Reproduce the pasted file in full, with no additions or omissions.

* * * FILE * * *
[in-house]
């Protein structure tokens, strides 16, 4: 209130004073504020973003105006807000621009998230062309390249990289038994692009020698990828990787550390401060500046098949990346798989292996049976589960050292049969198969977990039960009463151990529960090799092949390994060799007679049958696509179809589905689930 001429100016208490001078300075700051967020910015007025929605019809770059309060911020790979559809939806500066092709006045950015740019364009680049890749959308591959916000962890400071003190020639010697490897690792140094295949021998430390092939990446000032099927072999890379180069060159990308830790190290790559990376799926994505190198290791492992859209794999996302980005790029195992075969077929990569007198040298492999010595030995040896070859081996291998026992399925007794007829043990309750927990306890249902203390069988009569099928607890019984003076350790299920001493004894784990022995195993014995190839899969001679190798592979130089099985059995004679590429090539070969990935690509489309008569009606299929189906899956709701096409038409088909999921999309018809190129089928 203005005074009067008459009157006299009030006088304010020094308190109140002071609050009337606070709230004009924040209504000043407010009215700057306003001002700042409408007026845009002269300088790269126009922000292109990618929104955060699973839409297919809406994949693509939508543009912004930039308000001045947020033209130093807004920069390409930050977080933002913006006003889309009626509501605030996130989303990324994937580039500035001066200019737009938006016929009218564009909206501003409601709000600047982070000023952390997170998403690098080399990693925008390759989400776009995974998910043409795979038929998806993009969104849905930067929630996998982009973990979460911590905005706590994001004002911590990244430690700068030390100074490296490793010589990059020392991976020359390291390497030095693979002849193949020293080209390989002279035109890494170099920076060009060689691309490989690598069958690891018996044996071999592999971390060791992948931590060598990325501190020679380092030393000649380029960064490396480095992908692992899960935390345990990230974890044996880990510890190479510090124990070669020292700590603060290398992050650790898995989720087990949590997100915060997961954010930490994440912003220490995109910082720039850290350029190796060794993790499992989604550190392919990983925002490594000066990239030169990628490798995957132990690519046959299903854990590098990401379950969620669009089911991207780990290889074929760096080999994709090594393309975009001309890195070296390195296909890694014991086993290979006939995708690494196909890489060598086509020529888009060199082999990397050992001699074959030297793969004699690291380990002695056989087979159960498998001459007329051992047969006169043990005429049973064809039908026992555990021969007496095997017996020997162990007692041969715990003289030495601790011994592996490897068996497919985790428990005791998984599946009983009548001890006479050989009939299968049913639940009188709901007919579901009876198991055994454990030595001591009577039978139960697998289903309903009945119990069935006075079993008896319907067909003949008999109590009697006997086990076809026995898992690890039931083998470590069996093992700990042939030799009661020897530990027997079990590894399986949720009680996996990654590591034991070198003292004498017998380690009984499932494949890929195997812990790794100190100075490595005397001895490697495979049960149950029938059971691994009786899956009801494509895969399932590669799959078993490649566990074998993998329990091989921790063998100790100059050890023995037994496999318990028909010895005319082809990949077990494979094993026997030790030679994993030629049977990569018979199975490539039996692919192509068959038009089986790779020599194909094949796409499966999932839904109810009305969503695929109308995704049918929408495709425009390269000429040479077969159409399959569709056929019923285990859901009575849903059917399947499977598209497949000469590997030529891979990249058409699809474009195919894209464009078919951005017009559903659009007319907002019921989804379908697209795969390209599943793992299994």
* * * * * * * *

[in-house]
């Protein structure tokens, strides 16, 4: 209130004073504020973003105006807000621009998230062309390249990289038994692009020698990828990787550390401060500046098949990346798989292996049976589960050292049969198969977990039960009463151990529960090799092949390994060799007679049958696509179809589905689930 001429100016208490001078300075700051967020910015007025929605019809770059309060911020790979559809939806500066092709006045950015740019364009680049890749959308591959916000962890400071003190020639010697490897690792140094295949021998430390092939990446000032099927072999890379180069060159990308830790190290790559990376799926994505190198290791492992859209794999996302980005790029195992075969077929990569007198040298492999010595030995040896070859081996291998026992399925007794007829043990309750927990306890249902203390069988009569099928607890019984003076350790299920001493004894784990022995195993014995190839899969001679190798592979130089099985059995004679590429090539070969990935690509489309008569009606299929189906899956709701096409038409088909999921999309018809190129089928 203005005074009067008459009157006299009030006088304010020094308190109140002071609050009337606070709230004009924040209504000043407010009215700057306003001002700042409408007026845009002269300088790269126009922000292109990618929104955060699973839409297919809406994949693509939508543009912004930039308000001045947020033209130093807004920069390409930050977080933002913006006003889309009626509501605030996130989303990324994937580039500035001066200019737009938006016929009218564009909206501003409601709000600047982070000023952390997170998403690098080399990693925008390759989400776009995974998910043409795979038929998806993009969104849905930067929630996998982009973990979460911590905005706590994001004002911590990244430690700068030390100074490296490793010589990059020392991976020359390291390497030095693979002849193949020293080209390989002279035109890494170099920076060009060689691309490989690598069958690891018996044996071999592999971390060791992948931590060598990325501190020679380092030393000649380029960064490396480095992908692992899960935390345990990230974890044996880990510890190479510090124990070669020292700590603060290398992050650790898995989720087990949590997100915060997961954010930490994440912003220490995109910082720039850290350029190796060794993790499992989604550190392919990983925002490594000066990239030169990628490798995957132990690519046959299903854990590098990401379950969620669009089911991207780990290889074929760096080999994709090594393309975009001309890195070296390195296909890694014991086993290979006939995708690494196909890489060598086509020529888009060199082999990397050992001699074959030297793969004699690291380990002695056989087979159960498998001459007329051992047969006169043990005429049973064809039908026992555990021969007496095997017996020997162990007692041969715990003289030495601790011994592996490897068996497919985790428990005791998984599946009983009548001890006479050989009939299968049913639940009188709901007919579901009876198991055994454990030595001591009577039978139960697998289903309903009945119990069935006075079993008896319907067909003949008999109590009697006997086990076809026995898992690890039931083998470590069996093992700990042939030799009661020897530990027997079990590894399986949720009680996996990654590591034991070198003292004498017998380690009984499932494949890929195997812990790794100190100075490595005397001895490697495979049960149950029938059971691994009786899956009801494509895969399932590669799959078993490649566990074998993998329990091989921790063998100790100059050890023995037994496999318990028909010895005319082809990949077990494979094993026997030790030679994993030629049977990569018979199975490539039996692919192509068959038009089986790779020599194909094949796409499966999932839904109810009305969503695929109308995704049918929408495709425009390269000429040479077969159409399959569709056929019923285990859901009575849903059917399947499977598209497949000469590997030529891979990249058409699809474009195919894209464009078919951005017009559903659009007319907002019921989804379908697209795969390209599943793992299994």